Affordable Care Act: What New York Could Expect

The impact of the Patient Protection and Affordable Care Act (PPACA) on workers’ compensation in New York (and across the nation) is unknown.  (See my previous article, “A Future Unknown: The Patient Protection and Affordable Care Act (PPACA) and its Impact on Workers’ Compensation” for a summary of the predicted effects).  However, the impact of the Massachusetts 2006 healthcare reform on the state’s workers’ compensation industry could be an indicator of what is to come for New York.

In 2006, Massachusetts reformed its healthcare system, which was used as a model for the PPACA, and therefore comprises many similar elements to the PPACA, including individual and employer mandates and low-cost plans. The state has seen some, albeit very few, impacts of the reform on its workers’ compensation industry. The RAND Corporation Institute for Civil Services conducted an analysis of the impact of the Massachusetts healthcare reform on the state’s workers’ compensation industry in 2012.  The analysis revealed that there has been cost-shifting from workers’ compensation to private health insurance.  While the analysis focused on hospital care, and found that billed charges and treatment volume per workers’ compensation claimant did not change markedly, the total volume of workers’ compensation billings (both inpatient and emergency room) decreased by 5 to 10 percent.  This is an indication that some injured workers may have chosen to use their private health insurance rather than file a workers’ compensation claim to receive treatment.  While this specific analysis is limited, and the Massachusetts workers’ compensation system is different from New York’s, it reinforces the prediction that New York could possibly see fewer workers’ compensation claims as the PPACA unfolds.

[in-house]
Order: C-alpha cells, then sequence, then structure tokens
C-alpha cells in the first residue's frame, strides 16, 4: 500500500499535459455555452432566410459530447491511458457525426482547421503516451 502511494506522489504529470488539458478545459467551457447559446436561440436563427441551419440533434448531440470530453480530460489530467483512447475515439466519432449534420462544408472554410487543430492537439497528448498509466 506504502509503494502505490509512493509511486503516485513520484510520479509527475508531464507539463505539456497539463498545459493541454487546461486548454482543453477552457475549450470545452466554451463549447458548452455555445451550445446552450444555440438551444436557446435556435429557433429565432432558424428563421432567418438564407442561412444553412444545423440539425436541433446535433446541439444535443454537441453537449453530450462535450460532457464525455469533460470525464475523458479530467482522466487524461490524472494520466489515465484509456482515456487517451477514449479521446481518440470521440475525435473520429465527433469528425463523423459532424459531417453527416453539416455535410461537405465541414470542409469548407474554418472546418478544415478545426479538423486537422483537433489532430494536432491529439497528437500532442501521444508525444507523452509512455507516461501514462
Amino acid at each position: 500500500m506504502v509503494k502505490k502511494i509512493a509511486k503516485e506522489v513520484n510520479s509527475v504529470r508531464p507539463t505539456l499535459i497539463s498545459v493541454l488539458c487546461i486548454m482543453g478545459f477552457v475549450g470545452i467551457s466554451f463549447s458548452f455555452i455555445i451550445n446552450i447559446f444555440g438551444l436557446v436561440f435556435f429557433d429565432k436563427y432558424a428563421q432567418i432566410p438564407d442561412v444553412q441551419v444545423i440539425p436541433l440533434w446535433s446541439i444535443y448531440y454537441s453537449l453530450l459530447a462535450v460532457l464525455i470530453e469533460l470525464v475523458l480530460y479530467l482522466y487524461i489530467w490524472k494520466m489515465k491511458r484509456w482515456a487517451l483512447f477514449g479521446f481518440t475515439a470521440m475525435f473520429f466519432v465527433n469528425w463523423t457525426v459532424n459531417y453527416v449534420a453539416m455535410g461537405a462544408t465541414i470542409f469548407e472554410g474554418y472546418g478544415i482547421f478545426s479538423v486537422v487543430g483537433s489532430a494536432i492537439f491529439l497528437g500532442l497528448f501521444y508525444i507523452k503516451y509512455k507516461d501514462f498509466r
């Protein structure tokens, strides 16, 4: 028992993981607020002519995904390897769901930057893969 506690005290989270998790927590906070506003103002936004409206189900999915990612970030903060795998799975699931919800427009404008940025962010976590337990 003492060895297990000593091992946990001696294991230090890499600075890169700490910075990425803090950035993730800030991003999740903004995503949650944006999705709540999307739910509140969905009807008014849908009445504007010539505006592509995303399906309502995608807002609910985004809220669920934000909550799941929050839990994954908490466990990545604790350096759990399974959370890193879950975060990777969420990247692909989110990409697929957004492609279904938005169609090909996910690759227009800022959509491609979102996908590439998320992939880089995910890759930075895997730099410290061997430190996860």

The PPACA was not created with the workers’ compensation industry in mind, as it does not directly address same.  However, since both the PPACA and the workers’ compensation industry center on healthcare, the impact is bound to reveal itself only with time.  Right now, Massachusetts remains the only realistic indicator of what New York could face in the future with the PPACA in full effect.  And, if this becomes a reality for New York, employers will be pleased ro see decreased workers’ compensation claims.

Reference: Heaton, P. (2012).  The Impact of Health Care Reform on Workers’ Compensation Medical Care – Evidence from Massachusetts.  RAND Institute for Civil Justice (

Tashia Rasul is an Partner at Lois LLC where she defends employers and carriers in New York workers’ compensation claims and leads the Construction Defense Practice team. Tashia chairs the Firm's Diversity Committee and is active in the national Alliance of Women in Workers' Compensation. She can be reached directly at or 201-880-7213.